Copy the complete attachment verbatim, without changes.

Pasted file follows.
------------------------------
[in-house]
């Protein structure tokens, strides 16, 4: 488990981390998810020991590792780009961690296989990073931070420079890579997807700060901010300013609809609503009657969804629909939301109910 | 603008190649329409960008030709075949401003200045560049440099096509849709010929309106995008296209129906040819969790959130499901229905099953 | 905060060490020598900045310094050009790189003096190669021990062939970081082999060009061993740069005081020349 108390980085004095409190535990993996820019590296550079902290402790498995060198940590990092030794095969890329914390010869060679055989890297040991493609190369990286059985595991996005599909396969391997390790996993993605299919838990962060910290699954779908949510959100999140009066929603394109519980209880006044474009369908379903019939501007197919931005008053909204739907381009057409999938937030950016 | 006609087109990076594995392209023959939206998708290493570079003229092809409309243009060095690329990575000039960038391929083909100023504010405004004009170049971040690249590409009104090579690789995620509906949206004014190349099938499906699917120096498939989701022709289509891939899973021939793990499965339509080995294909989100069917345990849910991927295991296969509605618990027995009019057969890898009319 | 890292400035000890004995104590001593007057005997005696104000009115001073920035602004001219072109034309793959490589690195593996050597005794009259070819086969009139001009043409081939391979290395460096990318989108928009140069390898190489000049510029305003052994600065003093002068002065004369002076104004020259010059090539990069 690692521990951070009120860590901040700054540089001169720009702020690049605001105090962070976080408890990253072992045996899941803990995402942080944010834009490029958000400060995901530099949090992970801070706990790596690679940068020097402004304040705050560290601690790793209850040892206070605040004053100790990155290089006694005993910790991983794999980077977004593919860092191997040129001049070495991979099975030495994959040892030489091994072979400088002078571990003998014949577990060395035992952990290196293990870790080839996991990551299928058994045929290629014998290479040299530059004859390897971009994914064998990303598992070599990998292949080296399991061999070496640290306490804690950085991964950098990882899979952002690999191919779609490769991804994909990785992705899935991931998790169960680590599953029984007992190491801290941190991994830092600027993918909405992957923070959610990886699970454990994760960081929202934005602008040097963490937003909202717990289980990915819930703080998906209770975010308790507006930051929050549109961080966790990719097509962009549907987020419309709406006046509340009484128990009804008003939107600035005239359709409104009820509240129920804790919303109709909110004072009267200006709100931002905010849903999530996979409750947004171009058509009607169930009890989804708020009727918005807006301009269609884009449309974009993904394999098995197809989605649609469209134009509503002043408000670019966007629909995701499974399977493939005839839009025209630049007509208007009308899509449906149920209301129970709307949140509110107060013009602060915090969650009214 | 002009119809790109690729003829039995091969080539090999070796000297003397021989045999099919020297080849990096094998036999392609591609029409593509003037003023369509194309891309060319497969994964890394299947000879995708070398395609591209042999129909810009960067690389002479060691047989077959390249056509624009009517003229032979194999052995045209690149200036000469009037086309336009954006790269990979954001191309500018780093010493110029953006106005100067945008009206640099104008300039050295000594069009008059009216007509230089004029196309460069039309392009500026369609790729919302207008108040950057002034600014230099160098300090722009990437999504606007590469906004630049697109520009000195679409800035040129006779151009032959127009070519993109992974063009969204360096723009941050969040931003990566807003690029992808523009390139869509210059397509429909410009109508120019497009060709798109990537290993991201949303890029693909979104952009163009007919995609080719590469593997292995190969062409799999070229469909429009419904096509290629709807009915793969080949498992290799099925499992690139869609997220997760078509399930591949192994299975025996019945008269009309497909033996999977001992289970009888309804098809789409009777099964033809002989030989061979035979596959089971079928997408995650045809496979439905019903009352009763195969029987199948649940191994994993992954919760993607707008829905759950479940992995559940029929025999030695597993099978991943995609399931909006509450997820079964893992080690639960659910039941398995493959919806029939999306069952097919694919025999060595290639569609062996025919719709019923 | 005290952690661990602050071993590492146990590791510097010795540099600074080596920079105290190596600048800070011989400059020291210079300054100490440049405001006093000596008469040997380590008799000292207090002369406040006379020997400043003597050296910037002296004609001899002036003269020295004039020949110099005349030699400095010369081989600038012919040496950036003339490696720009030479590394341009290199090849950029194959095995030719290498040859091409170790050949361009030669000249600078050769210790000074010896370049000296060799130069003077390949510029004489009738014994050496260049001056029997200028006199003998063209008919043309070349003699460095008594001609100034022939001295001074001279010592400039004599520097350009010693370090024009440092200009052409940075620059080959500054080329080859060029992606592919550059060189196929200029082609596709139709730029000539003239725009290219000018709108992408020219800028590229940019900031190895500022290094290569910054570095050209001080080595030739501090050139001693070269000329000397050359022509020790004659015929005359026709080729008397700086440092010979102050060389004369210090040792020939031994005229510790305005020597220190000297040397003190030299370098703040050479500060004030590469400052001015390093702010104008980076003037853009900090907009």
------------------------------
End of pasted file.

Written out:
[in-house]
């Protein structure tokens, strides 16, 4: 488990981390998810020991590792780009961690296989990073931070420079890579997807700060901010300013609809609503009657969804629909939301109910 | 603008190649329409960008030709075949401003200045560049440099096509849709010929309106995008296209129906040819969790959130499901229905099953 | 905060060490020598900045310094050009790189003096190669021990062939970081082999060009061993740069005081020349 108390980085004095409190535990993996820019590296550079902290402790498995060198940590990092030794095969890329914390010869060679055989890297040991493609190369990286059985595991996005599909396969391997390790996993993605299919838990962060910290699954779908949510959100999140009066929603394109519980209880006044474009369908379903019939501007197919931005008053909204739907381009057409999938937030950016 | 006609087109990076594995392209023959939206998708290493570079003229092809409309243009060095690329990575000039960038391929083909100023504010405004004009170049971040690249590409009104090579690789995620509906949206004014190349099938499906699917120096498939989701022709289509891939899973021939793990499965339509080995294909989100069917345990849910991927295991296969509605618990027995009019057969890898009319 | 890292400035000890004995104590001593007057005997005696104000009115001073920035602004001219072109034309793959490589690195593996050597005794009259070819086969009139001009043409081939391979290395460096990318989108928009140069390898190489000049510029305003052994600065003093002068002065004369002076104004020259010059090539990069 690692521990951070009120860590901040700054540089001169720009702020690049605001105090962070976080408890990253072992045996899941803990995402942080944010834009490029958000400060995901530099949090992970801070706990790596690679940068020097402004304040705050560290601690790793209850040892206070605040004053100790990155290089006694005993910790991983794999980077977004593919860092191997040129001049070495991979099975030495994959040892030489091994072979400088002078571990003998014949577990060395035992952990290196293990870790080839996991990551299928058994045929290629014998290479040299530059004859390897971009994914064998990303598992070599990998292949080296399991061999070496640290306490804690950085991964950098990882899979952002690999191919779609490769991804994909990785992705899935991931998790169960680590599953029984007992190491801290941190991994830092600027993918909405992957923070959610990886699970454990994760960081929202934005602008040097963490937003909202717990289980990915819930703080998906209770975010308790507006930051929050549109961080966790990719097509962009549907987020419309709406006046509340009484128990009804008003939107600035005239359709409104009820509240129920804790919303109709909110004072009267200006709100931002905010849903999530996979409750947004171009058509009607169930009890989804708020009727918005807006301009269609884009449309974009993904394999098995197809989605649609469209134009509503002043408000670019966007629909995701499974399977493939005839839009025209630049007509208007009308899509449906149920209301129970709307949140509110107060013009602060915090969650009214 | 002009119809790109690729003829039995091969080539090999070796000297003397021989045999099919020297080849990096094998036999392609591609029409593509003037003023369509194309891309060319497969994964890394299947000879995708070398395609591209042999129909810009960067690389002479060691047989077959390249056509624009009517003229032979194999052995045209690149200036000469009037086309336009954006790269990979954001191309500018780093010493110029953006106005100067945008009206640099104008300039050295000594069009008059009216007509230089004029196309460069039309392009500026369609790729919302207008108040950057002034600014230099160098300090722009990437999504606007590469906004630049697109520009000195679409800035040129006779151009032959127009070519993109992974063009969204360096723009941050969040931003990566807003690029992808523009390139869509210059397509429909410009109508120019497009060709798109990537290993991201949303890029693909979104952009163009007919995609080719590469593997292995190969062409799999070229469909429009419904096509290629709807009915793969080949498992290799099925499992690139869609997220997760078509399930591949192994299975025996019945008269009309497909033996999977001992289970009888309804098809789409009777099964033809002989030989061979035979596959089971079928997408995650045809496979439905019903009352009763195969029987199948649940191994994993992954919760993607707008829905759950479940992995559940029929025999030695597993099978991943995609399931909006509450997820079964893992080690639960659910039941398995493959919806029939999306069952097919694919025999060595290639569609062996025919719709019923 | 005290952690661990602050071993590492146990590791510097010795540099600074080596920079105290190596600048800070011989400059020291210079300054100490440049405001006093000596008469040997380590008799000292207090002369406040006379020997400043003597050296910037002296004609001899002036003269020295004039020949110099005349030699400095010369081989600038012919040496950036003339490696720009030479590394341009290199090849950029194959095995030719290498040859091409170790050949361009030669000249600078050769210790000074010896370049000296060799130069003077390949510029004489009738014994050496260049001056029997200028006199003998063209008919043309070349003699460095008594001609100034022939001295001074001279010592400039004599520097350009010693370090024009440092200009052409940075620059080959500054080329080859060029992606592919550059060189196929200029082609596709139709730029000539003239725009290219000018709108992408020219800028590229940019900031190895500022290094290569910054570095050209001080080595030739501090050139001693070269000329000397050359022509020790004659015929005359026709080729008397700086440092010979102050060389004369210090040792020939031994005229510790305005020597220190000297040397003190030299370098703040050479500060004030590469400052001015390093702010104008980076003037853009900090907009």